2002 Annual

Monday, 14 January 2002
An Integrated Airborne Measurement System for the Determination of Atmospheric Turbulence and Ocean Surface Wave Field Properties
Gennaro H. Crescenti, NOAA/ERL/ARL, Idaho Falls, ID; and J. R. French, T. L. Crawford, and D. C. Vandemark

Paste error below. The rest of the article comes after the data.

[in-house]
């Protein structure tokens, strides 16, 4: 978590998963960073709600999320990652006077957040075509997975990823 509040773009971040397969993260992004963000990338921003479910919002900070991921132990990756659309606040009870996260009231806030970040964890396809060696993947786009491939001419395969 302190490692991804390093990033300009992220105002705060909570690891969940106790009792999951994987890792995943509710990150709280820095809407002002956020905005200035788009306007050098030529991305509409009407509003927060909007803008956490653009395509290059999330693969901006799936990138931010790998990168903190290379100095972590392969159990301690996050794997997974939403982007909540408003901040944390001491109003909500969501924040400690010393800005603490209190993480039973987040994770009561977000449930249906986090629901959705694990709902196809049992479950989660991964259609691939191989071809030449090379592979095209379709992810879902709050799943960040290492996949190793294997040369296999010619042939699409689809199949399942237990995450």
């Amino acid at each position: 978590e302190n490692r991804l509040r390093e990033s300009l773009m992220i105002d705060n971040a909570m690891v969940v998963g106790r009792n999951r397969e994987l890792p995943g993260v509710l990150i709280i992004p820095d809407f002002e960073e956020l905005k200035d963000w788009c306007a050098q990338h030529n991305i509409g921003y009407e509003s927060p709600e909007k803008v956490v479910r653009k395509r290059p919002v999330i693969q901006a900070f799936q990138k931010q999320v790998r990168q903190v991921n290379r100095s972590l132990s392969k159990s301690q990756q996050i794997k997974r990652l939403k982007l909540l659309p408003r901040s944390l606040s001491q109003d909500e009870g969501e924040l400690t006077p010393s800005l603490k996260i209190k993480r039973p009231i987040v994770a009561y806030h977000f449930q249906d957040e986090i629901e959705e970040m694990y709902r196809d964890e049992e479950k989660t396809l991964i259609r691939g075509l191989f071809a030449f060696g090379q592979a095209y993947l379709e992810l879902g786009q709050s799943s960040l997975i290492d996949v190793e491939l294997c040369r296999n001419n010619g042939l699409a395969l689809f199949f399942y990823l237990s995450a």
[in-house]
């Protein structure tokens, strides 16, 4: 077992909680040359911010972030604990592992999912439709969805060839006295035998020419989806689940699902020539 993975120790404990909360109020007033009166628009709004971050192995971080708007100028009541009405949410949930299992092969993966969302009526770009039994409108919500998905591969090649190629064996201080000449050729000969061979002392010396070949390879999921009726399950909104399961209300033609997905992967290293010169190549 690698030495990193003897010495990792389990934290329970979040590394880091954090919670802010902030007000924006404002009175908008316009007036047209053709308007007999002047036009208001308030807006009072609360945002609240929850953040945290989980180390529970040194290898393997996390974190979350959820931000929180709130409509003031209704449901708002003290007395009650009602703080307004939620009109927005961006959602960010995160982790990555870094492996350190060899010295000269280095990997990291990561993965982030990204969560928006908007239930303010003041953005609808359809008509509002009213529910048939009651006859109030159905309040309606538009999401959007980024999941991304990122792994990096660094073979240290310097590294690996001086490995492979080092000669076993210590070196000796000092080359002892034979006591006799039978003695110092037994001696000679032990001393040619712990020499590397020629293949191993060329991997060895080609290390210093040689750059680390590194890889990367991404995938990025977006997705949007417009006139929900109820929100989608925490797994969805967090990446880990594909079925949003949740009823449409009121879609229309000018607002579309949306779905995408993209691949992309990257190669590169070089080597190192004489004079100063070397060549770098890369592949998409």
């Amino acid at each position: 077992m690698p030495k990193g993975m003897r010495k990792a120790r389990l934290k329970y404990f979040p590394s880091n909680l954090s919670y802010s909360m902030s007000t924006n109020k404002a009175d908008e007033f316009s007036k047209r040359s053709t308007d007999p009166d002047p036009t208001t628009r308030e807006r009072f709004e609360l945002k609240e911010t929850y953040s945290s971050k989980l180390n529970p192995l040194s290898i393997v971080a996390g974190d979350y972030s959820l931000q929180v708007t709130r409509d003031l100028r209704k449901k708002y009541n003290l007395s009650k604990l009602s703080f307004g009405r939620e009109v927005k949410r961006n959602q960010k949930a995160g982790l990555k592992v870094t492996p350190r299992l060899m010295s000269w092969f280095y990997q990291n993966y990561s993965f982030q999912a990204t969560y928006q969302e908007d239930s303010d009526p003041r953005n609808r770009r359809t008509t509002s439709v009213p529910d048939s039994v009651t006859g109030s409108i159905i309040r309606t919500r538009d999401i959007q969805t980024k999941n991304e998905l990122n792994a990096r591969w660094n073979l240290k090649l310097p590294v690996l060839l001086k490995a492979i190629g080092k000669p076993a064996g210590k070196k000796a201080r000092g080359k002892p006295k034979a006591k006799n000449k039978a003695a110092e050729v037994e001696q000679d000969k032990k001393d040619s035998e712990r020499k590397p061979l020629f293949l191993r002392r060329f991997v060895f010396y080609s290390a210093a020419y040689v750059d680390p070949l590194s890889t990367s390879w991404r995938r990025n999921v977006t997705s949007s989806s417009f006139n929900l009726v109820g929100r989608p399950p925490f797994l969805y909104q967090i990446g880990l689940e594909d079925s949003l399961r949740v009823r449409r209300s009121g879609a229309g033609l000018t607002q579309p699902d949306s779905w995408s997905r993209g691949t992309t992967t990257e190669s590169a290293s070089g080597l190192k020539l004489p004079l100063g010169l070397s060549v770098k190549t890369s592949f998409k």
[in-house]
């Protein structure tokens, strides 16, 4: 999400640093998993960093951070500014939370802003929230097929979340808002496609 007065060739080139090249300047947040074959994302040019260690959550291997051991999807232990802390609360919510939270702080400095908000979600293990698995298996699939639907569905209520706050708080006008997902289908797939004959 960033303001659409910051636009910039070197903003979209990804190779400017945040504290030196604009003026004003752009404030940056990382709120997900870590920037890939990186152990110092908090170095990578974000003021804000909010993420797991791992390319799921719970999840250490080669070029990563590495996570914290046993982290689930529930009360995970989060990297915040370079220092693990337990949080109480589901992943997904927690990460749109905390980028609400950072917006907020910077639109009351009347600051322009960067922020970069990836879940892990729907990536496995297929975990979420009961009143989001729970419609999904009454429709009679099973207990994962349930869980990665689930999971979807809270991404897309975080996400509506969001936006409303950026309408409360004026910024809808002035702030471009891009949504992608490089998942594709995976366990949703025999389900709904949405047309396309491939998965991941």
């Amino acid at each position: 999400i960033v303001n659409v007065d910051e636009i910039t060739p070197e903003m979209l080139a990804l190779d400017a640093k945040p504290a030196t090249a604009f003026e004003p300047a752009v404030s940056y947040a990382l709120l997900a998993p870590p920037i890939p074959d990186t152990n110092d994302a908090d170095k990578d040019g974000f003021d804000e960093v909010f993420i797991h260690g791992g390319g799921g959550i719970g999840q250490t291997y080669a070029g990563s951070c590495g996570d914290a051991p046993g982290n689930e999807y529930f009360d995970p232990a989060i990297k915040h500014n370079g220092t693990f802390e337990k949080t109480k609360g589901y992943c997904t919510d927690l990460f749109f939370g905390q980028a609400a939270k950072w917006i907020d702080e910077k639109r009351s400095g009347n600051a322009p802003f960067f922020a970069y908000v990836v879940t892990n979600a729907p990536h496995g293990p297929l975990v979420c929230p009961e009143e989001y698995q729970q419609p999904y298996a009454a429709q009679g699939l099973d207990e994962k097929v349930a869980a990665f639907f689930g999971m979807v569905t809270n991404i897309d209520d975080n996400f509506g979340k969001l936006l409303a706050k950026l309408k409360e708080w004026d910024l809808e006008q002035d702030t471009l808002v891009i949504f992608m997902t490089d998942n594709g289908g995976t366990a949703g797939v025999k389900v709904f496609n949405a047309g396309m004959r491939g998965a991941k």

A small research aircraft has been used in a series of air-sea interaction experiments to investigate the spatial variation of both marine atmospheric boundary layer and the ocean surface wave field. The integrated instrument suite of in situ and remote sensors carried by a LongEZ (registration N3R) airplane is used to measure mean properties of the atmosphere as well as turbulent fluxes of heat, moisture, and momentum. N3R is an ideal platform for acquiring turbulence measurements with minimal flow distortion at low altitudes (~10 m) and slow aircraft speeds (~50 m/s). A distinct advantage of its pusher design is that it allows for the mounting of instruments on the aircraft nose which minimizes contamination due to propeller-induced turbulence, engine vibration, and exhaust. A nadir-pointing 36-GHz Ka-band radar scatterometer and a laser altimeter array and are used to determine long and short wave characteristics, respectively, of the sea surface. The scatterometer measures changes in the integrated roughness of short ocean waves on the order of 2 to 100 cm while the laser altimeter array is designed to measure the sea surface profile and the one- and two-dimensional slopes of intermediate scale waves on the order of 1 to 10 m. The data obtained from these remote sensors is unique in that it provides wave information from small capillary waves to long swells coupled with wind stress and turbulence measurements in the atmospheric surface layer. Data from two independent global positioning systems are blended with fast response accelerometers to create an accurate accounting of aircraft position, attitude, and velocity.

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